Death Haunts a Funeral Home in Pilot Dance Project's Requiem
Jennifer Mabus tells “the different stories that people bring to a funeral home” in Requiem.
Photo by Lynn Lane
When dance-maker Jennifer Mabus heard that EaDo’s historic Morales Funeral Home, the first Hispanic-owned mortuary in Houston, was available for a site-specific work, she had an admittedly surprising reaction.
“That’s pretty perfect,” she recalls saying with a laugh.
Newlyweds Felix and Angela Morales (he from a family of morticians) moved from San Antonio to Houston in 1931 to open their groundbreaking business on Canal Street, which at the time met a very specific need.
“There was still quite a bit of segregation and racism in Texas, and a lot of Mexican funerals were happening in garages and places like that,” says Mabus. “So this created a space – they were pioneers in that, creating a space – for Mexican-American families to have their services.”
In Requiem, the first work presented by the Pilot Dance Project since it left the Pilot on Navigation space earlier this year, Mabus will tell not only the Morales family story, which she calls “remarkable,” but also “the different stories that people bring to a funeral home.”
Each of the six performances of Requiem is capped at 25 audience members, and each performer will act as a guide, leading groups of two or three around the house, stories unfolding around them through solos, duets, trios and ensembles; some on the porch, in the entryway or chapel, and some that can happen anywhere. Each dancer is also creating a story of their own, about someone they miss or something that’s gone, that they will personally dance for their group.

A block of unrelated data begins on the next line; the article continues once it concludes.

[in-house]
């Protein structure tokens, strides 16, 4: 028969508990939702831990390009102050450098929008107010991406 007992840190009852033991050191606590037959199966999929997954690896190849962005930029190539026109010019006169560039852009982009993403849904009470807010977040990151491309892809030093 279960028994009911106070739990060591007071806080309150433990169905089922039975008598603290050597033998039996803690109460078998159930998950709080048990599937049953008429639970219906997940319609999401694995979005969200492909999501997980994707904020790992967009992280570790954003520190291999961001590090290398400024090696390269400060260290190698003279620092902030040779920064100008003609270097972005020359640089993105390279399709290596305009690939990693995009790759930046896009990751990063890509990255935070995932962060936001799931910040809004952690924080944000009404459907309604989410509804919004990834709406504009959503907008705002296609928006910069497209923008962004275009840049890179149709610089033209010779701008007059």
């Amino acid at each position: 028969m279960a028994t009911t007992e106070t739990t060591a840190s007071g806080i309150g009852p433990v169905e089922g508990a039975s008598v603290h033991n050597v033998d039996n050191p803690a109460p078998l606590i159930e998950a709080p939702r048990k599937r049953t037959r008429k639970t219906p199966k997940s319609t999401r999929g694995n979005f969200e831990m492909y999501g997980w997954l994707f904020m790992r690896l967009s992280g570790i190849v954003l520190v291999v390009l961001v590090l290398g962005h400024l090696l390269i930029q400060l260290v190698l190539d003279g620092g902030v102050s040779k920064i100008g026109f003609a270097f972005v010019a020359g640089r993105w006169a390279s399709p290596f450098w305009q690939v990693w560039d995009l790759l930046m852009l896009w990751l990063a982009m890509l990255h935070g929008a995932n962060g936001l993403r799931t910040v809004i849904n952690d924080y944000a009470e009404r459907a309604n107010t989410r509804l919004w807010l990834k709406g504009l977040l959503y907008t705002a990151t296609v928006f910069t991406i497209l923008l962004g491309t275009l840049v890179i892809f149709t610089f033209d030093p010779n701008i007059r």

“[Audience members] may see part of one dance and part of another dance or they may choose just to watch one whole dance,” says Mabus. They can also engage in small tasks, like placing a candle or writing a memory. Or, if anyone finds themselves feeling overwhelmed, as Mabus found herself feeling when she first walked through the house, they can experience Requiem from the porch.
“I was not prepared for the sense memories that happen when you walk into a space like that,” admits Mabus. “I was going back to stories of my grandmother’s funeral, so there’ll be a strong sense memory connection for people as they walk through.”
That said, though the piece explores grief and the practices of grieving, Mabus stresses that Requiem is neither emotionally manipulative nor macabre; in fact, she’s felt guided by those sense memories to create something she hopes audiences will find warm. “I’m going with the idea [that] the story is not over – in whatever way you choose to believe that to be. [I’m] going with the idea that there’s hope in all of these stories, and that there’s comfort.”
Performances of Requiem are scheduled for 2, 3, 4, 6, 7 and 8 p.m. on August 5 at the Morales Funeral Home, 2901 Canal. For information, visit artful.ly/store/events/12198. $16 to $20.
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